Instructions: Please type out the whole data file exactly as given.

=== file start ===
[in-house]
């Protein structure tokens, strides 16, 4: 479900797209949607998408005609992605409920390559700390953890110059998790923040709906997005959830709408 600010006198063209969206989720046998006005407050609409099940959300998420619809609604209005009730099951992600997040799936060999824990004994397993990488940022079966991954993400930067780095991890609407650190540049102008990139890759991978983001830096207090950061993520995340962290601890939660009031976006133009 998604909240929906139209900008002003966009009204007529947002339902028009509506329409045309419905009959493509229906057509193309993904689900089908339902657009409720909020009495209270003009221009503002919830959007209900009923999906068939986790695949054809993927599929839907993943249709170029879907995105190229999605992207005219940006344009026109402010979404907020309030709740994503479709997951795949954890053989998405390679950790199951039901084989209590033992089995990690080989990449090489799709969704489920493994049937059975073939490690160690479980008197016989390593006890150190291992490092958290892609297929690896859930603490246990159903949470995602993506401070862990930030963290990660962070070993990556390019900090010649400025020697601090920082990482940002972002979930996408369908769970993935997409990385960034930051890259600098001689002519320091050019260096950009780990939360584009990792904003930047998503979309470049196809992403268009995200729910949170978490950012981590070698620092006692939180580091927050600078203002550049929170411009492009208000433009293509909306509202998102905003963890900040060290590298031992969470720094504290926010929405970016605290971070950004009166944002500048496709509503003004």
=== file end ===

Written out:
[in-house]
């Protein structure tokens, strides 16, 4: 479900797209949607998408005609992605409920390559700390953890110059998790923040709906997005959830709408 600010006198063209969206989720046998006005407050609409099940959300998420619809609604209005009730099951992600997040799936060999824990004994397993990488940022079966991954993400930067780095991890609407650190540049102008990139890759991978983001830096207090950061993520995340962290601890939660009031976006133009 998604909240929906139209900008002003966009009204007529947002339902028009509506329409045309419905009959493509229906057509193309993904689900089908339902657009409720909020009495209270003009221009503002919830959007209900009923999906068939986790695949054809993927599929839907993943249709170029879907995105190229999605992207005219940006344009026109402010979404907020309030709740994503479709997951795949954890053989998405390679950790199951039901084989209590033992089995990690080989990449090489799709969704489920493994049937059975073939490690160690479980008197016989390593006890150190291992490092958290892609297929690896859930603490246990159903949470995602993506401070862990930030963290990660962070070993990556390019900090010649400025020697601090920082990482940002972002979930996408369908769970993935997409990385960034930051890259600098001689002519320091050019260096950009780990939360584009990792904003930047998503979309470049196809992403268009995200729910949170978490950012981590070698620092006692939180580091927050600078203002550049929170411009492009208000433009293509909306509202998102905003963890900040060290590298031992969470720094504290926010929405970016605290971070950004009166944002500048496709509503003004």